Why then did economic conditions deteriorate so quickly after the oil shock? In this paper we argue that three related aggregate demand factors led to weaker-than-expected output performance following the mid-1990 oil shock, all of which had also been evident at the time of the 1973-74 oil price hike. Specifically, the increase in uncertainty due to the Gulf crisis - over oil supplies, price hikes and regional conflict - led to a sharp fall in consumer and business confidence and related weakness in domestic demand in a number of countries. In some respects this is similar to the uncertainty in 1973 over the Yom Kippur war in the Middle East, the oil embargo and the rise in oil prices. In addition, we argue that the momentum and intensity of the business cycle downturn in mid-1990, much as in 1973, had reduced the resilience of many economies to an adverse oil shock. The oil price shock and associated economic uncertainty in 1990 came at a time when a downturn was already under way and greatly weakened business conditions in several large industrial economies. Finally, we show that a very low level of business confidence existed in several large industrial economies even before the beginning of the Gulf crisis, which not only directly contributed to the subsequent weakness in investment and consumption expenditure, but may also have magnified the decline in confidence and fall in demand growth by the end of 1990.
Placing the 1990 oil shock in comparative perspective, this study investigates the role of aggregate demand factors in determining the response of the economy to oil shocks. We provide a non-technical and eclectic review of the demand-side issues involved, with particular attention devoted to contrasting the 1990 shock with the events and consequences associated with the oil price hikes of the 1970s in the major industrial economies. The objective is to gain an insight into the demand-side channels of oil shock transmission and how these factors have affected the output and price responses following an oil shock. In our review of past oil shocks we find that declines in output growth and increases in inflation around the time of previous oil shocks were in large measure related to demand factor. We also argue that a focus on demand factors provides the clearest insight into why the 1990 price swing had such adverse, and largely unanticipated, effects on the real economy.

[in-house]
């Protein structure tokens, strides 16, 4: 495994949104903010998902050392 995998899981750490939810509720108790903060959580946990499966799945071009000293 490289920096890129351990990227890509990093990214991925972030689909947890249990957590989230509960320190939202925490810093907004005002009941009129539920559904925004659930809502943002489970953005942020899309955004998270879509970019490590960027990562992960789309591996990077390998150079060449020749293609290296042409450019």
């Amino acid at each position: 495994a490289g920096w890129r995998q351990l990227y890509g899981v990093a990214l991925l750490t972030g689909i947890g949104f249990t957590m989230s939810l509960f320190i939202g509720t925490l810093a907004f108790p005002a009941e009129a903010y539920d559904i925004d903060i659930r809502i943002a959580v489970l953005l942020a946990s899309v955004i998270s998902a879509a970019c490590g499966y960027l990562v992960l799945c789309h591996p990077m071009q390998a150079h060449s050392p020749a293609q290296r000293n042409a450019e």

The structure of this paper is based on the three basic channels through which aggregate demand factors may influence the response of the economy to an increase in oil prices. First, we identify factors which influence the magnitude of the direct aggregate demand effect of an oil shock. By this we mean factors such as the degree of dependence on imported oil and the ability to substitute other non-oil energy sources, which determine the ultimate terms-of-trade and wealth effects of an oil shock on aggregate demand. Secondly, we consider the initial (cyclical) demand conditions at the time of the oil shock and evaluate their likely effects on the transmission of oil shocks to real activity and inflation. In particular, we compare demand conditions prevailing in mid-1990 - factors such as capacity constraints, inflation and wage pressures and business conditions - with those prevailing prior to the two oil shocks in the 1970s and assess whether they tended to be more or less favourable. Finally, we consider the aggregate demand policy responses to previous oil shocks, in their fiscal and monetary dimensions, and evaluate the role they played in determining the ultimate pattern of output and inflation. Our concentration is on broad differences in policies between the periods and, for that purpose, we do not attempt a detailed country-specific analysis.
The analysis is organised as follows. Section II considers changes in the structural features of the major industrial economies which influence the real income and wealth effects of an oil price shock, and thereby directly affect the demand response. Section III examines cyclical conditions from the same perspective, and Section 1V reviews previous policy responses to oil shocks and the state of policy immediately following the 1990 oil shock. Section V summarises the findings.